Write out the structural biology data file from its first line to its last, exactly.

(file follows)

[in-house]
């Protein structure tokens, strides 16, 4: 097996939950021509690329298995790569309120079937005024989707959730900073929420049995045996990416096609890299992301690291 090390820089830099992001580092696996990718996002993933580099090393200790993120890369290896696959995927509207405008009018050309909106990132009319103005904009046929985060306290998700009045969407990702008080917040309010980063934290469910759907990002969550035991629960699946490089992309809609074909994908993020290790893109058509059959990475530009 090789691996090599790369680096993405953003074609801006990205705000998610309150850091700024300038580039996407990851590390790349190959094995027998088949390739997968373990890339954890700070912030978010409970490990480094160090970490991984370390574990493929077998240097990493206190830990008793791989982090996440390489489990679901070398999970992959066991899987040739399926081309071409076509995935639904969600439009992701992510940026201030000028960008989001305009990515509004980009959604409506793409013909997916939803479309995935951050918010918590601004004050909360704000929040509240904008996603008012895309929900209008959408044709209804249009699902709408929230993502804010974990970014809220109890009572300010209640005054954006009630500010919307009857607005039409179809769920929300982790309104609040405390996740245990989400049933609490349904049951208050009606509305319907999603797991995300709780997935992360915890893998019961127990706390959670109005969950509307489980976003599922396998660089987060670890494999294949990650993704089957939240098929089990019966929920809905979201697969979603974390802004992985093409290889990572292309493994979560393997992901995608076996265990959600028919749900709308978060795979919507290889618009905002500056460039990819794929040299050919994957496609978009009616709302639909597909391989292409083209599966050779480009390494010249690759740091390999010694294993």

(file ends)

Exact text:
[in-house]
């Protein structure tokens, strides 16, 4: 097996939950021509690329298995790569309120079937005024989707959730900073929420049995045996990416096609890299992301690291 090390820089830099992001580092696996990718996002993933580099090393200790993120890369290896696959995927509207405008009018050309909106990132009319103005904009046929985060306290998700009045969407990702008080917040309010980063934290469910759907990002969550035991629960699946490089992309809609074909994908993020290790893109058509059959990475530009 090789691996090599790369680096993405953003074609801006990205705000998610309150850091700024300038580039996407990851590390790349190959094995027998088949390739997968373990890339954890700070912030978010409970490990480094160090970490991984370390574990493929077998240097990493206190830990008793791989982090996440390489489990679901070398999970992959066991899987040739399926081309071409076509995935639904969600439009992701992510940026201030000028960008989001305009990515509004980009959604409506793409013909997916939803479309995935951050918010918590601004004050909360704000929040509240904008996603008012895309929900209008959408044709209804249009699902709408929230993502804010974990970014809220109890009572300010209640005054954006009630500010919307009857607005039409179809769920929300982790309104609040405390996740245990989400049933609490349904049951208050009606509305319907999603797991995300709780997935992360915890893998019961127990706390959670109005969950509307489980976003599922396998660089987060670890494999294949990650993704089957939240098929089990019966929920809905979201697969979603974390802004992985093409290889990572292309493994979560393997992901995608076996265990959600028919749900709308978060795979919507290889618009905002500056460039990819794929040299050919994957496609978009009616709302639909597909391989292409083209599966050779480009390494010249690759740091390999010694294993």